Sri Lanka needs Central Bank reforms for a Social Market Economy: Bellwether
COLOMBO (EconomyNext) – Harsha de Silva, who is deputy minister of Policy Development an Economic Affairs in the Maithripala Sirisena administration wants to boost household income, through a ‘social market economy’.
The new administration came to power partly helped by the economic hardships imposed from currency depreciation in 2012 and the downturn that always accompanies a balance of payments crisis or burst credit bubble.
The rupee fell from 110 to 130 to the US dollar in 2012 with heavy money printing by the central bank and CAL Research, a private firm measured inflation at 20.4 percent in January 2013 compared to official inflation at 9.8 percent.
On top of that milk powder and rice prices were kept up artificially through nationalist import taxes as a part of a drive to create ‘self-sufficiency’.
Sri Lanka received an inflating and currency depreciating central bank in 1950 – when pushed by the US – then finance minister J R Jayewardene helped the country join the Bretton Woods system of ‘non-credible’ or ‘soft’ dollar pegs by breaking the island’s hard peg.
Before the creation of the Central Bank, Sri Lanka’s rupee was hard pegged to India and to the US dollar at 4.76 to the rupee and 13.33 to the Sterling. It was legally not possible to move the currency as no money printing was allowed. Only interest rates moved.
The currency moved against Sterling when gold and silver prices moved, until the Indian rupee went on the gold standard also.
But after 1951 the rupee went sliding as money was printed to finance budget deficits, or dollar interventions were sterilized with printed money to keep interest rates down (sterilized foreign exchange sales) allowing the elected ruling class to systematically impoverish the population, by destroying their salaries and savings.
In subsequent decades British Fabian, socialist and nationalist polices with – along currency depreciation that destroyed investible capital – also ensured that creating new employment was difficult, further worsening the lot of the poor.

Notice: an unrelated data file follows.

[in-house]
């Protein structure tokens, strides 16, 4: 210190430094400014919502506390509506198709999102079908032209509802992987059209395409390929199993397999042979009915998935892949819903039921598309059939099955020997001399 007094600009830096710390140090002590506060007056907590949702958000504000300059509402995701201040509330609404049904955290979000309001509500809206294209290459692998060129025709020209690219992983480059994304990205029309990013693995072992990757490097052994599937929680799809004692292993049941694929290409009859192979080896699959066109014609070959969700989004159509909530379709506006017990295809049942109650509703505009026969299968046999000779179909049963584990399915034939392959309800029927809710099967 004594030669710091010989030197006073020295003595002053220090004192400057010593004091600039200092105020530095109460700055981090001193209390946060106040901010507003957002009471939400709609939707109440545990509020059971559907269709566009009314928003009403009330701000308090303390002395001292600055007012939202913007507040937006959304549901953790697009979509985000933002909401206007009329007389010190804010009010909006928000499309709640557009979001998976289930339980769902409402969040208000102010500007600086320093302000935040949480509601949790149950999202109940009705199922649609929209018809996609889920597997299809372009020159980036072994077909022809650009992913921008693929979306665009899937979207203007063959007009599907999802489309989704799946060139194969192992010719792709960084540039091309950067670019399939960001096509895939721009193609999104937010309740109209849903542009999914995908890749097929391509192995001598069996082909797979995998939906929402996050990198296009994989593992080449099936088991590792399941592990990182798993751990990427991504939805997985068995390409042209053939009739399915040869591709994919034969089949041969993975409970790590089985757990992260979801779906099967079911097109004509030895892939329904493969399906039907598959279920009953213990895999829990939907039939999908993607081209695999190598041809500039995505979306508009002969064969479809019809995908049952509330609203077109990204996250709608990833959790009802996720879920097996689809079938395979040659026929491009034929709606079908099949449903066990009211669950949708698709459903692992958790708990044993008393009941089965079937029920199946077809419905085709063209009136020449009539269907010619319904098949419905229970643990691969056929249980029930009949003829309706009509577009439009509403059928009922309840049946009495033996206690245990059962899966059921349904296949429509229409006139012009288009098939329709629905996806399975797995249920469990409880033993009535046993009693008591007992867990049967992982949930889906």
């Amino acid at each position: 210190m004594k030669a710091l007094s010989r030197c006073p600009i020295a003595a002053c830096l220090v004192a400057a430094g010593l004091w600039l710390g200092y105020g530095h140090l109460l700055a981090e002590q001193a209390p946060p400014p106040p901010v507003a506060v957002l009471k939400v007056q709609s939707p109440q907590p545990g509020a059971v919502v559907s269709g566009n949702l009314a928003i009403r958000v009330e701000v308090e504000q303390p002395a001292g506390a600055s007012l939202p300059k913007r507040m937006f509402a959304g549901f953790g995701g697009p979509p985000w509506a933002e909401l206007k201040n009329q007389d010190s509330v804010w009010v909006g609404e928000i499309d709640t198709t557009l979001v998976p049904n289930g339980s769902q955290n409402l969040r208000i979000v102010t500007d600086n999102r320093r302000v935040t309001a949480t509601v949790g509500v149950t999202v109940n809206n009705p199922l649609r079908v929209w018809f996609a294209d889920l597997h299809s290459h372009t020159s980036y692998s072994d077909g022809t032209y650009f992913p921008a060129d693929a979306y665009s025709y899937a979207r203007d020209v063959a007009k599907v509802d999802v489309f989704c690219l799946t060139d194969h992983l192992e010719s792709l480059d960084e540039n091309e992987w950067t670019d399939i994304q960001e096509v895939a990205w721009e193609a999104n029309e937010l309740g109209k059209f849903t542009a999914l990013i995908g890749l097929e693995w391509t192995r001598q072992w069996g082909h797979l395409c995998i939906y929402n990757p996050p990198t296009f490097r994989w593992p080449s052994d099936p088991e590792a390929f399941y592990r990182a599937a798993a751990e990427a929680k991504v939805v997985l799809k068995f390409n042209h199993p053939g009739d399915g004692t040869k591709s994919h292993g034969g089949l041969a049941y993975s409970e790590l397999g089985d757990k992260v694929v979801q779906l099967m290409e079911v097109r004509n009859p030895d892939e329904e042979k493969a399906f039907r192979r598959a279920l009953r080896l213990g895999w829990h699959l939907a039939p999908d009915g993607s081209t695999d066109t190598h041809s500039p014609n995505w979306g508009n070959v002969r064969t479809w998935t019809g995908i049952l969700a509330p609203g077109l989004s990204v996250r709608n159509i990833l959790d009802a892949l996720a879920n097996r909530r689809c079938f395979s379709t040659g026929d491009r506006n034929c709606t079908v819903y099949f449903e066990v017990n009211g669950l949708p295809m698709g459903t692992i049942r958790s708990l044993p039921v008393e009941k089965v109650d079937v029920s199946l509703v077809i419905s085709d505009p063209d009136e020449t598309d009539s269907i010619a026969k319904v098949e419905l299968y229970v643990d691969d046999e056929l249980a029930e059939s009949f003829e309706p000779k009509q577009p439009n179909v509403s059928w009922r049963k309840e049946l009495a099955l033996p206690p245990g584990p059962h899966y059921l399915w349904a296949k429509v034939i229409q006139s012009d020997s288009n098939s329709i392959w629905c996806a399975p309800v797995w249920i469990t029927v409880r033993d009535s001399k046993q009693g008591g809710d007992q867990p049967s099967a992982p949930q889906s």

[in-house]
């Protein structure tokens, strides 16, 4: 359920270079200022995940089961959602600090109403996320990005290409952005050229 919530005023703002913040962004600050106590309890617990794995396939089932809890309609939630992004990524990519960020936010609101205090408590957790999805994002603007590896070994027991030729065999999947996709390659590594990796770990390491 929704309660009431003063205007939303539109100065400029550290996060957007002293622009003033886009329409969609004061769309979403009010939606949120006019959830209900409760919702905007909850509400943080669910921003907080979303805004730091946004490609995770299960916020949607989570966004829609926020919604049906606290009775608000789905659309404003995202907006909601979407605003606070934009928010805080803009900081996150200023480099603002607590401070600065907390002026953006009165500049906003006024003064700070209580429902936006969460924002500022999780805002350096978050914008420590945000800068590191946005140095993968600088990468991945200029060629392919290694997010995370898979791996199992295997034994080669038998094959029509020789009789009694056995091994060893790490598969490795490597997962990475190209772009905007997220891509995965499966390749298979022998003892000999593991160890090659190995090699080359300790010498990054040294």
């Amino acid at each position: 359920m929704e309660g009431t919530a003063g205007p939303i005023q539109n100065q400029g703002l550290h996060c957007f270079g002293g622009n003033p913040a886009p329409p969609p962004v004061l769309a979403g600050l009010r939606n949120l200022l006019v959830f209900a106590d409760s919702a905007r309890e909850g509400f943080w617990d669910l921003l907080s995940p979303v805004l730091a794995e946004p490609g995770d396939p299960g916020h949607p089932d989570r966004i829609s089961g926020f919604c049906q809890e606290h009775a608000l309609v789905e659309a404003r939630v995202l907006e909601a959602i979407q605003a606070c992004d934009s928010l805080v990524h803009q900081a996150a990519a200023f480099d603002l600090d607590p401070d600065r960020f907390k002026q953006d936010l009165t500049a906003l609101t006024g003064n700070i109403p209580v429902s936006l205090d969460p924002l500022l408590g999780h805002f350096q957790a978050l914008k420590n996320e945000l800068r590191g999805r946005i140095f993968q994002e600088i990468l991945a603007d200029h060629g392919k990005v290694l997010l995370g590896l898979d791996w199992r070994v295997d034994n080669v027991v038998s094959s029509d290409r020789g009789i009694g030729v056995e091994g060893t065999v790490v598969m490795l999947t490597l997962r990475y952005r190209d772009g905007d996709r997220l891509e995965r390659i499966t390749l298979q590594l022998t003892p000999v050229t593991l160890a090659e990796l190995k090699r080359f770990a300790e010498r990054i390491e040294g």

Among who managed to prosper was an import substituting domestic production lobby operating under the cover of import duties and those with leveraged businesses or those real assets rather than financial savings, like in South America.
Without sound money there will be no protection of the real value of salaries through inflation. There will be also be no protection from the state against the loss of real value of savings and pension funds from currency depreciation.
Currency devaluation is nothing other than sovereign default with the added evil that private debt, bank deposits and pension funds are also destroyed through a real not nominal ‘hair cut’.
Self-Sufficiency, state controls
When a central bank prints money the foreign currency shortages that result give import substituting business owners and other rent-seeking production lobbies a chance to push for higher tariffs and exploit an already impoverished population through self-sufficiency or autarky.
The Nazis ran one of the best known autarkies in recent history. When World War II, the second such war triggered by German nationalism ended in 1944, her people were not only oppressed by nationalist Ernährungsautarkie (agricultural self-sufficiency) policies but also a host of other state controls.
After the war Germany was divided into four pieces. East Germany was under Russian occupation. The West was made up of US, British and French sectors.
When the Allies defeated the nationalist administration in Germany, restrictions on the economy such as price controls and rationing that came with an inflating Reichsmark were continued. Due to price controls black markets were thriving and shops were without goods.
People in cities were travelling to the villages, sometimes on foot, for days on end, with whatever items they had, including household furniture and returning with grain and vegetables, instead of going to work. Food production had halved. Industry was decimated.
With many people no longer wanting to use the Reichsmark, companies hired specialists or ‘compensators’ to engage in barter.
Price controls had been in place from 1938.
Price controls were also in place in Britain, which had also printed money for the war effort, and Keynesianism – which was also based on money printing – was the new mantra. A socialist labour administration in Britain was no help either.
The National socialists and their predecessors, the socialists were helped in their national economic interventions by the ideas of the so-called German historical school, which eventually led to minority oppression.
In Freiberg University however (ironically Adolf Wagner who brought protectionism to Europe had actually taught there) in the 1930 a school of thought emerged that saw through the problems of state planning and intervention. They became influential after the defeat of Hitler.